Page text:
Forum for Science, Industry and Business

Sponsored by:     3M 
Search our Site:

 

New drug helps hepatitis C patients start antiviral therapy

31.10.2006
A new drug that stimulates the production of blood platelets can enable patients infected with hepatitis C virus to take other antiviral medications they previously could not take to fight the disease, according to the results of a clinical trial led by a Duke University Medical Center researcher.

Hepatitis C attacks the liver. An estimated 20 percent of patients go on to develop cirrhosis, a condition that involves destruction of liver cells.

Patients with hepatitis C who have cirrhosis and abnormally low platelet levels, a disorder known as thrombocytopenia, cannot take the standard drugs for fighting the infection, because these drugs also act to lower platelet counts further. Patients with low platelet counts are also at risk for spontaneous bruising; bleeding in mucosal linings, such as in nose, gums and the gastrointestinal tract; and in severe cases, bleeding in the brain. They are also at greater risk of bleeding at the time of medical procedures.

The new drug, called eltrombopag, works by stimulating cells in the bone marrow to produce more platelets, according to Duke liver specialist John McHutchison, M.D., professor of medicine and the principal investigator for the clinical trial. The trial was of a type called Phase II, which tests the safety and effectiveness of a drug in a small population.

McHutchison presented the results of the trial on Monday, Oct. 30, 2006, at the annual meeting of the American Association for the Study of Liver Disease, in Boston. The trial was supported by GlaxoSmithKline, which developed eltrombopag. McHutchison has received research support from GSK.

To date, physicians have been reluctant to prescribe the standard antihepatitis C drugs called pegylated interferon and ribavirin to patients with advanced liver disease due to hepatitis C and thrombocytopenia because of pegylated interferon's known effect on lowering platelet counts in the blood, McHutchison said.

"When we give these antiviral agents to patients with normal platelet counts, we can cure approximately half of them," McHutchison said. "Eltrombopag increases platelet levels to the point where patients with thrombocytopenia can then be effectively treated with the antiviral therapies. If the promising results we've seen so far in these early clinical trials are borne out in future larger scale registration trials, we will be able to potentially treat many more patients for whom there are currently no options."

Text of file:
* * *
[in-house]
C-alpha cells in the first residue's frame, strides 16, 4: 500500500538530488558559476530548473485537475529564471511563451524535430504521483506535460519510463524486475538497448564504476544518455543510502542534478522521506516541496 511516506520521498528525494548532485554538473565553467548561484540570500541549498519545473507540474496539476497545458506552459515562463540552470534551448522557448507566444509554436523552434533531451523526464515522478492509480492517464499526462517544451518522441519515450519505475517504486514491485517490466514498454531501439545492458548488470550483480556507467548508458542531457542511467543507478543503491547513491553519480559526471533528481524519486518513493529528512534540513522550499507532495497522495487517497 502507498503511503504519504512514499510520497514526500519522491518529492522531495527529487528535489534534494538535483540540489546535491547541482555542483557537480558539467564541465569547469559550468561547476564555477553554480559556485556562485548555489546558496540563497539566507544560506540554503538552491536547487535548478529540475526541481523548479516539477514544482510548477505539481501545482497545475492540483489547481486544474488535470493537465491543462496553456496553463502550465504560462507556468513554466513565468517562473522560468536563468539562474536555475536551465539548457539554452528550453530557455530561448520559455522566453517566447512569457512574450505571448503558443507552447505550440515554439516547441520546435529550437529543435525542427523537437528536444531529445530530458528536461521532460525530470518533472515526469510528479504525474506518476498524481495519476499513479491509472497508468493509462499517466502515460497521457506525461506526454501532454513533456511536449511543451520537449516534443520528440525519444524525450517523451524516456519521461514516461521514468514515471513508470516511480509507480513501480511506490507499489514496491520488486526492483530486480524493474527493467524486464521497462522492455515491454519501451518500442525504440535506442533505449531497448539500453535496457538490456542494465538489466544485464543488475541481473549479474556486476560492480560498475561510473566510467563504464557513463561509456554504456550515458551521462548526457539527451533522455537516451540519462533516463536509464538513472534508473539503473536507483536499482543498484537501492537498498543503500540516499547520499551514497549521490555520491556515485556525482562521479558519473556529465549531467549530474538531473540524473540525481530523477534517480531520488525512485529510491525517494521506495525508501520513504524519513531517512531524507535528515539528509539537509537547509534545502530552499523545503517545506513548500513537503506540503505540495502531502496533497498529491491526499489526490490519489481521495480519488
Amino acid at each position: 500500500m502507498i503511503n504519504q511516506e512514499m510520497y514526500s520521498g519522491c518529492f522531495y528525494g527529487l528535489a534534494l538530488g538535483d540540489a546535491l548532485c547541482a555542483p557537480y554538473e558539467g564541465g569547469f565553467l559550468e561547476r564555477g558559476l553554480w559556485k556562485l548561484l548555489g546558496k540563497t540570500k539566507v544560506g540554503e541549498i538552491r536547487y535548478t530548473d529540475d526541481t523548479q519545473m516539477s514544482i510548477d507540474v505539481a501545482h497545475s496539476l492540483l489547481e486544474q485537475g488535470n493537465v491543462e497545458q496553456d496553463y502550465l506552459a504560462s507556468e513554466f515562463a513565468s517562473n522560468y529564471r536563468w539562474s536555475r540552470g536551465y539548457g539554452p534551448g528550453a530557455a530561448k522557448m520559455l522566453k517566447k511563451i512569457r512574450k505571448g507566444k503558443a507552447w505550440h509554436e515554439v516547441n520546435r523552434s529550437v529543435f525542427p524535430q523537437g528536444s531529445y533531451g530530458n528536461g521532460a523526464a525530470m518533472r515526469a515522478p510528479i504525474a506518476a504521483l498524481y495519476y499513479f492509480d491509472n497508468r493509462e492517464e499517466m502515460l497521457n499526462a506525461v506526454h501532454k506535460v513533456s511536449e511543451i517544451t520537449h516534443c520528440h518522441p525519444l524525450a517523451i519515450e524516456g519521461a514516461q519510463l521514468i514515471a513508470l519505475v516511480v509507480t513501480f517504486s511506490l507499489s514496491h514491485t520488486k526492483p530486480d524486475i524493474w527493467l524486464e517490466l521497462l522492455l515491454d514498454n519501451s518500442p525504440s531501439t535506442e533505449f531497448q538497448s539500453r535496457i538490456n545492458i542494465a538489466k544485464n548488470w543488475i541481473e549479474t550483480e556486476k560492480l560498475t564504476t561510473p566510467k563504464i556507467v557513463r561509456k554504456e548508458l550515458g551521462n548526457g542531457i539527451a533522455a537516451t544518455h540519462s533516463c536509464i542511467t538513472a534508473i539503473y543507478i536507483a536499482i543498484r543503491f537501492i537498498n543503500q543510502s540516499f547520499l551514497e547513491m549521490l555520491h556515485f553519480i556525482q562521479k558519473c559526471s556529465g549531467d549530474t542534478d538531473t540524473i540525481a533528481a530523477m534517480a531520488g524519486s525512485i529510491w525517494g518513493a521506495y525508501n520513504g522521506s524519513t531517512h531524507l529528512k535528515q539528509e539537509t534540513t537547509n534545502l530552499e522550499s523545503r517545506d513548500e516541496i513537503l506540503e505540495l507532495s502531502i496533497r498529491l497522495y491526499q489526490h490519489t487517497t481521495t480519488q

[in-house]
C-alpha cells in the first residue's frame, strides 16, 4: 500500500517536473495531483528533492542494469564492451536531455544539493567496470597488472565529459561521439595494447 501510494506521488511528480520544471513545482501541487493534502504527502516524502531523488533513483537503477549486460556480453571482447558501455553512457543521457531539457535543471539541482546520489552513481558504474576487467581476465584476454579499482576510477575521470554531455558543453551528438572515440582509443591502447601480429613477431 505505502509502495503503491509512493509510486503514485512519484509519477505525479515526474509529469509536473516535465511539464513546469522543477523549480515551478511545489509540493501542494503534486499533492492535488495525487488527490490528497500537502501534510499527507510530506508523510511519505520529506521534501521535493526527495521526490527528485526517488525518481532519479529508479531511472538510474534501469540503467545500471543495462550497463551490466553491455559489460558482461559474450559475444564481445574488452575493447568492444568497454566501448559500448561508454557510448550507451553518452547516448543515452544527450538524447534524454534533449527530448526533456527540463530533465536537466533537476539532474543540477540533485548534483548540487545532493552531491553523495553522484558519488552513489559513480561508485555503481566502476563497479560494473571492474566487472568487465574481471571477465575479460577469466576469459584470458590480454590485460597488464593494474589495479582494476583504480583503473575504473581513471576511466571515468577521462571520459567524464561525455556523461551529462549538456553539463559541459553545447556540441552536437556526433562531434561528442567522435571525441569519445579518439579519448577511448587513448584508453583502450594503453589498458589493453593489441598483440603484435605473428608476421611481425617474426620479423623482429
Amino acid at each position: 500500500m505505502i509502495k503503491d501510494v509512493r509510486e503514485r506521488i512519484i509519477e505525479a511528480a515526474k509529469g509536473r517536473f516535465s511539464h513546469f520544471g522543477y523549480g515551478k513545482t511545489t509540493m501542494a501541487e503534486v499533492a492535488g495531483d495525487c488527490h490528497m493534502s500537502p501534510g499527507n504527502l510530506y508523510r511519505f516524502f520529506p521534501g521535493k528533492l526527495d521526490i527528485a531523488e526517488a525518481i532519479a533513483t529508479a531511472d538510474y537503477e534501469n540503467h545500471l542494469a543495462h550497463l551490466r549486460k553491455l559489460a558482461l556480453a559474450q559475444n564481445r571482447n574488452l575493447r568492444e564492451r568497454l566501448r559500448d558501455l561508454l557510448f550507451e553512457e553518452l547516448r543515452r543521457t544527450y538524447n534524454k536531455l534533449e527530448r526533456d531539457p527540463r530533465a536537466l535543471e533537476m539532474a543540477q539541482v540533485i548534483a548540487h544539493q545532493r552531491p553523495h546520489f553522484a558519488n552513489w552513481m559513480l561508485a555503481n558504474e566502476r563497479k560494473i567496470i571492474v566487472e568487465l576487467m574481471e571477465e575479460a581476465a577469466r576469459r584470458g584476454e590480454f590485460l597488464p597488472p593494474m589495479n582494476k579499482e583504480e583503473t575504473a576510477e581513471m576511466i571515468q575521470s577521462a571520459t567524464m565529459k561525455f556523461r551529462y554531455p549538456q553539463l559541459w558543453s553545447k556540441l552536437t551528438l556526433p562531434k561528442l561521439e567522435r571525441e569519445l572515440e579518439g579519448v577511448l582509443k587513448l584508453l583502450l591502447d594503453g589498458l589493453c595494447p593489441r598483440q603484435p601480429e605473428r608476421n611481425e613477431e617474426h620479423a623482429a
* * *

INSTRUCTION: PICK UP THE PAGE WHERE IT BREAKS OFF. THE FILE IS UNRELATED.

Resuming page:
The trial enrolled 74 hepatitis C patients with thrombocytopenia. They were randomized to one of four groups: three groups received eltrombopag at doses of 30 milligrams, 50 milligrams or 75 milligrams, and one group received an inactive placebo. All of the patients took the drug daily for four weeks. Patients whose platelet counts rose to a predefined level after four weeks were then started on the standard antiviral treatment.

"We found that 95 percent of the patients who received the highest dose of the new drug responded with increased levels of platelets, and 91 percent of those patients were then able to start antiviral therapy with pegylated interferon and ribavirin," McHutchison said. "After 12 weeks, 61 percent of these patients were still able to maintain antiviral therapy."

The patients receiving the lower doses of the drug also had better responses than those receiving placebo. Three-quarters of the patients taking either 30 milligrams or 50 milligrams of the drug demonstrated increased platelet levels enough to initiate antiviral therapy. In the placebo group, no patients saw this improvement. Fifty-three percent of patients taking the 50 milligram dose were able to complete the 12-week course of antivirals, and 36 percent of those taking 30 milligrams completed the course.

Side effects of the drug -- headache, dry mouth, nausea and diarrhea -- were not clinically worrisome, McHutchison said.

The new drug also may benefit patients who have low platelet counts caused by other liver diseases, particularly those who need to undergo surgery or other invasive procedures that carry a significant risk of bleeding, he said.